The Y-block of (Image via Wikimedia)

The Y-block of the Regjeringskvartalet in Norway (image via Wikimedia)

Western media stories about cultural heritage destruction have recently focused on places like Syria, Iraq, and Libya. But a new report on Europe’s endangered cultural heritage sites offers a good reminder that preservation begins at home.

According to Hurriyet Daily News, the Brussels-based nonprofit Europea Nostra has released a shortlist of 14 at-risk buildings, monuments, and archaeological sites located in such unexpected places as Norway, Finland, and France. Some, like the Venetian Lagoon in Italy, are widely familiar, while others — ever heard of Estonia’s Patarei Sea Fortress? — are not.

Each was nominated by members of Europa Nostra’s network and voted on by a panel of experts in disciplines including history, archaeology, architecture, and conservation. In March, the organization will narrow its list down to seven sites. It will then help formulate a conservation action plan for each. 

Hasankeyf, Turkey (Image via Wikimedia)

Hasankeyf, Turkey (image via Wikimedia)

Venice’s picturesque lagoon is by far the most beloved site on the list. But its status as a UNESCO World Heritage site has not saved it from the container and cruise ships that have torn up its seabed and led to the dredging of ever-deeper channels. 

The Y-Block at the Regjeringskvartalet in Norway might be the most hated site on the list, despite the Picasso mural that adorns it. Architect Erling Viskjø designed the building in 1969 in the much-reviled Brutalist style. Norwegian officials have cited damage to the building by 2011’s terrorist attack as a reason to tear it down and begin anew.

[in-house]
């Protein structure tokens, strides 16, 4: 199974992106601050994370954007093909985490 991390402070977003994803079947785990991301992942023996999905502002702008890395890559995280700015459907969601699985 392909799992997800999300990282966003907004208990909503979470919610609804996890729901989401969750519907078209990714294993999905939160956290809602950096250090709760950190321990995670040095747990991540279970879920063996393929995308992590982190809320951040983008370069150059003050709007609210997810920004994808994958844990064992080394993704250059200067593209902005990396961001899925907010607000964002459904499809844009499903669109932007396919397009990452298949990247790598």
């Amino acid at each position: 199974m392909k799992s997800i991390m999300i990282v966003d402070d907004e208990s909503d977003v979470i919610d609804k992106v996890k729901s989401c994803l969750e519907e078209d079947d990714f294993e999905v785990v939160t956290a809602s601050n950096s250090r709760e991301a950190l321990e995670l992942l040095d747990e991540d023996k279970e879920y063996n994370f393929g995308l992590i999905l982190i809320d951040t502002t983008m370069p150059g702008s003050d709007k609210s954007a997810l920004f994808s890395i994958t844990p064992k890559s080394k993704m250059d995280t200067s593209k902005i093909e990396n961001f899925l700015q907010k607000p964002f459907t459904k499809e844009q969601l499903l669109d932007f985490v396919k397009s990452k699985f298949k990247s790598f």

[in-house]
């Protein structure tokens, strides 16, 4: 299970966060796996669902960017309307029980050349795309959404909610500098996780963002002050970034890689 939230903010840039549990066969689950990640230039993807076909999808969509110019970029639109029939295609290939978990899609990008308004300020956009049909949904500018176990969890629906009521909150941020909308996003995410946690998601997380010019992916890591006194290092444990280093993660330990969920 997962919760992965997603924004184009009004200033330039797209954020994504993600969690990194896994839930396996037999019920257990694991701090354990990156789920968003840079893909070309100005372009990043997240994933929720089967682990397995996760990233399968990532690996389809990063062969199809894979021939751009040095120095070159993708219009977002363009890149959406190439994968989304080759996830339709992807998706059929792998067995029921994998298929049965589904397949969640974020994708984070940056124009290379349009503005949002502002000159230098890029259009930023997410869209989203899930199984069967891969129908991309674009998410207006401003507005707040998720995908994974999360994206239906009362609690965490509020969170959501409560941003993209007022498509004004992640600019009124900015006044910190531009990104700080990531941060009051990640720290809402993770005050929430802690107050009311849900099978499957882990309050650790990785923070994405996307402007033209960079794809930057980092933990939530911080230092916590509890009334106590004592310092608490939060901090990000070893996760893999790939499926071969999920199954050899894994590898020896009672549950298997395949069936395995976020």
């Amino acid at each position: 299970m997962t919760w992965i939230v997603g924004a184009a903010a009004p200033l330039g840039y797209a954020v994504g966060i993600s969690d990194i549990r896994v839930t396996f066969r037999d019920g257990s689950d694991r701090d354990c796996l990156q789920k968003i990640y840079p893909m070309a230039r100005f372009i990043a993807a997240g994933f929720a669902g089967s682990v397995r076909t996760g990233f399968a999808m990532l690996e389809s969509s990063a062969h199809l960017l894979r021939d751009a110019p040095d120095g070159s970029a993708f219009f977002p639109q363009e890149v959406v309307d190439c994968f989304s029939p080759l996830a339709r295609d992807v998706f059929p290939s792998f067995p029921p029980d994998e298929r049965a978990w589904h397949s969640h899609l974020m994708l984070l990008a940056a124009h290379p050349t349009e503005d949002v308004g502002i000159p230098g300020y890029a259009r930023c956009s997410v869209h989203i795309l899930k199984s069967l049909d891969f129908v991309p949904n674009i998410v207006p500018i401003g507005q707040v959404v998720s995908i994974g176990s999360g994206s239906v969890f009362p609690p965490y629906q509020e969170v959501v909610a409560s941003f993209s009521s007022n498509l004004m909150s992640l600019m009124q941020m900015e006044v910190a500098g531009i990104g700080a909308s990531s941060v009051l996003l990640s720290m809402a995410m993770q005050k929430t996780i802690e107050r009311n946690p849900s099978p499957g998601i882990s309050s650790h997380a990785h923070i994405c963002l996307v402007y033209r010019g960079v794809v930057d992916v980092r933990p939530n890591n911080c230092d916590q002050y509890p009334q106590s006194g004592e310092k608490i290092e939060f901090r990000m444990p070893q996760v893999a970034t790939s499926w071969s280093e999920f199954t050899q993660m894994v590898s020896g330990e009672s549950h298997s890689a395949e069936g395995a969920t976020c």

But the Europea Nostra list also features plenty of obscure sites that might not stir anyone but the most devoted enthusiasts.The 18th-century Mavisbank House in Scotland, for instance, has long been regarded as one of the country’s best examples of neoclassical architecture. But it has been rapidly deteriorating ever since a fire partially destroyed it in 1973. Though locals have been working to raise funds for restoration, the process has been slow.

In many cases, development is the greatest threat to historic sites. In the Netherlands, a new road could soon run through where the 14th-century manor Castle Rijswijk currently stands. The Finnish government is considering razing the aging Helsinki-Malmi Airport, a relic of 1930s functionalism, to make way for a housing development. And, perhaps most troubling of all, Turkish authorities are planning the construction of the Ilısu hydroelectric dam, which could swallow up 80% of Hasankeyf. The ancient settlement is more than 12,000 years old and contains everything from neolithic caves and Roman ruins to medieval monuments.

Whoever the winners turn out to be, it’s clear that the loss of each site on the list would represent a blow to the collective heritage of humanity.

Mavisbank House in Scotland (Image via Wikimedia)

Mavisbank House in Scotland (image via Wikimedia)

Here’s the full Europea Nostra shortlist of endangered sites:

  • Ancient city of Hasankeyf, Turkey
  • The archaeological site of Ererouyk and village of Ani Pemza, Armenia
  • The Palace of Justice in Brussels, Belgium
  • The Patarei Sea Fortress in Tallinn, Estonia
  • The Helsinki-Malmi Airport, Finland
  • The Colbert Swing Bridge in Dieppe, France
  • The Castle in Divitz, Germany
  • Kampos of Chios, Greece
  • The Venice Lagoon, Italy
  • Castle Rijswijk, the Netherlands
  • Y-block in Oslo, Norway
  • The Valflores Palace and Estate, near Lisbon, Portugal
  • The Convent of St. Anthony of Padua, Extremadura, Spain
  • Mavisbank House, near Edinburgh, the United Kingdom

Laura C. Mallonee is a Brooklyn-based writer. She holds an M.A. in Cultural Reporting and Criticism from NYU and a B.F.A. in painting from Missouri State University. She enjoys exploring new cities and...